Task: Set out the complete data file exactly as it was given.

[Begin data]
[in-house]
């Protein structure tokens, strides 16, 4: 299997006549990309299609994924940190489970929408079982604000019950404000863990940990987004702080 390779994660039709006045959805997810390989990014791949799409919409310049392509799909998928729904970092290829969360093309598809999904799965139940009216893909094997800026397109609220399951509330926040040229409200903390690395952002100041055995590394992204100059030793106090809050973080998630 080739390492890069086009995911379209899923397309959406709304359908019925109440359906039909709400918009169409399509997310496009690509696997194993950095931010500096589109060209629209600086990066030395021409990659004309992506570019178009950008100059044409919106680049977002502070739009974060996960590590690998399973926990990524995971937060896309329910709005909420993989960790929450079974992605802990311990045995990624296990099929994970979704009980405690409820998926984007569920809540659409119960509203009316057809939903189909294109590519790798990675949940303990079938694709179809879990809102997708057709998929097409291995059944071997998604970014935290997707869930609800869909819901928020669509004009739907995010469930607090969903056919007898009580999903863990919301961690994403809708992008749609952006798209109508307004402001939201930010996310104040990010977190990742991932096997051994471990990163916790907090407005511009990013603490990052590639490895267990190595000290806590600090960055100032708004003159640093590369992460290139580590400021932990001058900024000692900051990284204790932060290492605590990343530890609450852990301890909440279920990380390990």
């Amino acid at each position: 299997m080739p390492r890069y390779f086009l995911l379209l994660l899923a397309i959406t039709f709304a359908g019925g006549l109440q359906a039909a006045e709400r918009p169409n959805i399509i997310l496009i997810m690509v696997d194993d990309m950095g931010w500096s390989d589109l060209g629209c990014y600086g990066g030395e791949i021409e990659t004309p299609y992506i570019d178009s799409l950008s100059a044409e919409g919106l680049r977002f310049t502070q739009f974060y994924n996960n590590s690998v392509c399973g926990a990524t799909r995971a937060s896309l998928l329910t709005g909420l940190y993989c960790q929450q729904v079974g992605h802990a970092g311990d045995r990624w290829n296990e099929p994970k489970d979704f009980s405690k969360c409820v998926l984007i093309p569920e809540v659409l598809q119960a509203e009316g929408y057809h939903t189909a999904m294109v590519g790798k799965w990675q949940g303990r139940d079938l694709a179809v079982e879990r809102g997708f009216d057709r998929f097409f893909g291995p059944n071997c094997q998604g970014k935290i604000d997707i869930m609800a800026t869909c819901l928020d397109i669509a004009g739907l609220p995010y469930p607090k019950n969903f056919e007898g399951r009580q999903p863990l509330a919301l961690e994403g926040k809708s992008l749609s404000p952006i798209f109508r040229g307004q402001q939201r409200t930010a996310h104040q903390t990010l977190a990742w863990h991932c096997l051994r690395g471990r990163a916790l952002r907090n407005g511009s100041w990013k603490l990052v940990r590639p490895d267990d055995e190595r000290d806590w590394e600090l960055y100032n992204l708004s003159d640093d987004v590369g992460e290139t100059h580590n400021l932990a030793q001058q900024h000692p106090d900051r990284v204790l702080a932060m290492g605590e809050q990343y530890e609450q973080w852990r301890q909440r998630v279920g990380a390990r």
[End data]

[in-house]
């Protein structure tokens, strides 16, 4: 299997006549990309299609994924940190489970929408079982604000019950404000863990940990987004702080 390779994660039709006045959805997810390989990014791949799409919409310049392509799909998928729904970092290829969360093309598809999904799965139940009216893909094997800026397109609220399951509330926040040229409200903390690395952002100041055995590394992204100059030793106090809050973080998630 080739390492890069086009995911379209899923397309959406709304359908019925109440359906039909709400918009169409399509997310496009690509696997194993950095931010500096589109060209629209600086990066030395021409990659004309992506570019178009950008100059044409919106680049977002502070739009974060996960590590690998399973926990990524995971937060896309329910709005909420993989960790929450079974992605802990311990045995990624296990099929994970979704009980405690409820998926984007569920809540659409119960509203009316057809939903189909294109590519790798990675949940303990079938694709179809879990809102997708057709998929097409291995059944071997998604970014935290997707869930609800869909819901928020669509004009739907995010469930607090969903056919007898009580999903863990919301961690994403809708992008749609952006798209109508307004402001939201930010996310104040990010977190990742991932096997051994471990990163916790907090407005511009990013603490990052590639490895267990190595000290806590600090960055100032708004003159640093590369992460290139580590400021932990001058900024000692900051990284204790932060290492605590990343530890609450852990301890909440279920990380390990």
């Amino acid at each position: 299997m080739p390492r890069y390779f086009l995911l379209l994660l899923a397309i959406t039709f709304a359908g019925g006549l109440q359906a039909a006045e709400r918009p169409n959805i399509i997310l496009i997810m690509v696997d194993d990309m950095g931010w500096s390989d589109l060209g629209c990014y600086g990066g030395e791949i021409e990659t004309p299609y992506i570019d178009s799409l950008s100059a044409e919409g919106l680049r977002f310049t502070q739009f974060y994924n996960n590590s690998v392509c399973g926990a990524t799909r995971a937060s896309l998928l329910t709005g909420l940190y993989c960790q929450q729904v079974g992605h802990a970092g311990d045995r990624w290829n296990e099929p994970k489970d979704f009980s405690k969360c409820v998926l984007i093309p569920e809540v659409l598809q119960a509203e009316g929408y057809h939903t189909a999904m294109v590519g790798k799965w990675q949940g303990r139940d079938l694709a179809v079982e879990r809102g997708f009216d057709r998929f097409f893909g291995p059944n071997c094997q998604g970014k935290i604000d997707i869930m609800a800026t869909c819901l928020d397109i669509a004009g739907l609220p995010y469930p607090k019950n969903f056919e007898g399951r009580q999903p863990l509330a919301l961690e994403g926040k809708s992008l749609s404000p952006i798209f109508r040229g307004q402001q939201r409200t930010a996310h104040q903390t990010l977190a990742w863990h991932c096997l051994r690395g471990r990163a916790l952002r907090n407005g511009s100041w990013k603490l990052v940990r590639p490895d267990d055995e190595r000290d806590w590394e600090l960055y100032n992204l708004s003159d640093d987004v590369g992460e290139t100059h580590n400021l932990a030793q001058q900024h000692p106090d900051r990284v204790l702080a932060m290492g605590e809050q990343y530890e609450q973080w852990r301890q909440r998630v279920g990380a390990r």